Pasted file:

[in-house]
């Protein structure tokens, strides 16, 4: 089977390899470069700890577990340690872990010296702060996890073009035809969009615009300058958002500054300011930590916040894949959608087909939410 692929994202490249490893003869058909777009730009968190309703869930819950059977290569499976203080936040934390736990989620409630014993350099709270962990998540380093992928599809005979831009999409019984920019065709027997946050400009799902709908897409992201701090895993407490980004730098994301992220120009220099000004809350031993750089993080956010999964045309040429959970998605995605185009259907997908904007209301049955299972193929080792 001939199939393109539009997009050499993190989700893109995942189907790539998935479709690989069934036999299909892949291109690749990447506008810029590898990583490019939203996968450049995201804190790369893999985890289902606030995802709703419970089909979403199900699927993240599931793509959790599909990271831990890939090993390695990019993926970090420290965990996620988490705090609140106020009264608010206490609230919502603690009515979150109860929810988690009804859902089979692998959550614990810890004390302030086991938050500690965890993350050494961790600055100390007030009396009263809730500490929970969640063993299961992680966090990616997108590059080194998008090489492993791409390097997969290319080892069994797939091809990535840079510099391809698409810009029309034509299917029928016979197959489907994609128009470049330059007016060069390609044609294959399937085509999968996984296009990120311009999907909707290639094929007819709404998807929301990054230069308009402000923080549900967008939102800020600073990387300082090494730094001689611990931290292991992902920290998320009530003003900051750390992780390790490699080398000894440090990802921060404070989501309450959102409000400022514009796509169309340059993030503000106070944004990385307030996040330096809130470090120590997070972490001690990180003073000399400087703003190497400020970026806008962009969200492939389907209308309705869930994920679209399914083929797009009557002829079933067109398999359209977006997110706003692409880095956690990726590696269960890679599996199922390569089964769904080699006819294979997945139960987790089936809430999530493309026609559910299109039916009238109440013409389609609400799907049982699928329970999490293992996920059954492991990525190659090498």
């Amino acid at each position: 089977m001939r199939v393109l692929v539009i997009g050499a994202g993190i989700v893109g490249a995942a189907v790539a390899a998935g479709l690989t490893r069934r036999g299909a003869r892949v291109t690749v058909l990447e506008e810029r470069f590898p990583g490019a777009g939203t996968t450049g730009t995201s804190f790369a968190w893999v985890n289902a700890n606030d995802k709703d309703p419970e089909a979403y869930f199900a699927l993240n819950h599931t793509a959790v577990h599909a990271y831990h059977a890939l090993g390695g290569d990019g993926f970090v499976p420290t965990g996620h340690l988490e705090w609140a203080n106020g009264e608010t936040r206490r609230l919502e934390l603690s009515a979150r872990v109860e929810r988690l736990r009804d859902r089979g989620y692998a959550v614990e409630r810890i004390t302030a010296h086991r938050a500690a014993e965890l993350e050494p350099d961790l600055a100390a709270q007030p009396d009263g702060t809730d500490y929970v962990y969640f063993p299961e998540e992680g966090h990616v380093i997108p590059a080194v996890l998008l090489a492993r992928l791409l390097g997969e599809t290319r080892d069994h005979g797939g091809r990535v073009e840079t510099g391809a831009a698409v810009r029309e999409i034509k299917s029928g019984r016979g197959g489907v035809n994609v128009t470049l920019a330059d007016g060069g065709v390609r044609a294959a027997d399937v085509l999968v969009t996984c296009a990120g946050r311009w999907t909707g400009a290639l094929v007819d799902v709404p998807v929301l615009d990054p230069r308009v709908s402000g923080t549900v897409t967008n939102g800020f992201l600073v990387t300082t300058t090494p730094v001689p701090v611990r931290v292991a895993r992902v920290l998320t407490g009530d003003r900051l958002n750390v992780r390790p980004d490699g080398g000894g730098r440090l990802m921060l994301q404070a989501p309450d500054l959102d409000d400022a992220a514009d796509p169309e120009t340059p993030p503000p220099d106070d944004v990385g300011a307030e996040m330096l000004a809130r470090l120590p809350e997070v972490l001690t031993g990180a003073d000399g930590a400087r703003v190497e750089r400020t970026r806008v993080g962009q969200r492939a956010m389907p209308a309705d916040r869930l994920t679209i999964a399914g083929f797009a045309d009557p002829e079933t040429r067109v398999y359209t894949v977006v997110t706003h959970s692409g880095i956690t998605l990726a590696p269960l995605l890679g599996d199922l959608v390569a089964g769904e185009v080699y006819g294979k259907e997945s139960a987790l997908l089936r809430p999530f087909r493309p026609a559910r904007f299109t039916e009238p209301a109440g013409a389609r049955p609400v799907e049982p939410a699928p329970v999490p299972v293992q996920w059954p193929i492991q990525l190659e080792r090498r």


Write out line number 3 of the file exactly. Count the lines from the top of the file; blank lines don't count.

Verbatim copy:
């Amino acid at each position: 089977m001939r199939v393109l692929v539009i997009g050499a994202g993190i989700v893109g490249a995942a189907v790539a390899a998935g479709l690989t490893r069934r036999g299909a003869r892949v291109t690749v058909l990447e506008e810029r470069f590898p990583g490019a777009g939203t996968t450049g730009t995201s804190f790369a968190w893999v985890n289902a700890n606030d995802k709703d309703p419970e089909a979403y869930f199900a699927l993240n819950h599931t793509a959790v577990h599909a990271y831990h059977a890939l090993g390695g290569d990019g993926f970090v499976p420290t965990g996620h340690l988490e705090w609140a203080n106020g009264e608010t936040r206490r609230l919502e934390l603690s009515a979150r872990v109860e929810r988690l736990r009804d859902r089979g989620y692998a959550v614990e409630r810890i004390t302030a010296h086991r938050a500690a014993e965890l993350e050494p350099d961790l600055a100390a709270q007030p009396d009263g702060t809730d500490y929970v962990y969640f063993p299961e998540e992680g966090h990616v380093i997108p590059a080194v996890l998008l090489a492993r992928l791409l390097g997969e599809t290319r080892d069994h005979g797939g091809r990535v073009e840079t510099g391809a831009a698409v810009r029309e999409i034509k299917s029928g019984r016979g197959g489907v035809n994609v128009t470049l920019a330059d007016g060069g065709v390609r044609a294959a027997d399937v085509l999968v969009t996984c296009a990120g946050r311009w999907t909707g400009a290639l094929v007819d799902v709404p998807v929301l615009d990054p230069r308009v709908s402000g923080t549900v897409t967008n939102g800020f992201l600073v990387t300082t300058t090494p730094v001689p701090v611990r931290v292991a895993r992902v920290l998320t407490g009530d003003r900051l958002n750390v992780r390790p980004d490699g080398g000894g730098r440090l990802m921060l994301q404070a989501p309450d500054l959102d409000d400022a992220a514009d796509p169309e120009t340059p993030p503000p220099d106070d944004v990385g300011a307030e996040m330096l000004a809130r470090l120590p809350e997070v972490l001690t031993g990180a003073d000399g930590a400087r703003v190497e750089r400020t970026r806008v993080g962009q969200r492939a956010m389907p209308a309705d916040r869930l994920t679209i999964a399914g083929f797009a045309d009557p002829e079933t040429r067109v398999y359209t894949v977006v997110t706003h959970s692409g880095i956690t998605l990726a590696p269960l995605l890679g599996d199922l959608v390569a089964g769904e185009v080699y006819g294979k259907e997945s139960a987790l997908l089936r809430p999530f087909r493309p026609a559910r904007f299109t039916e009238p209301a109440g013409a389609r049955p609400v799907e049982p939410a699928p329970v999490p299972v293992q996920w059954p193929i492991q990525l190659e080792r090498r």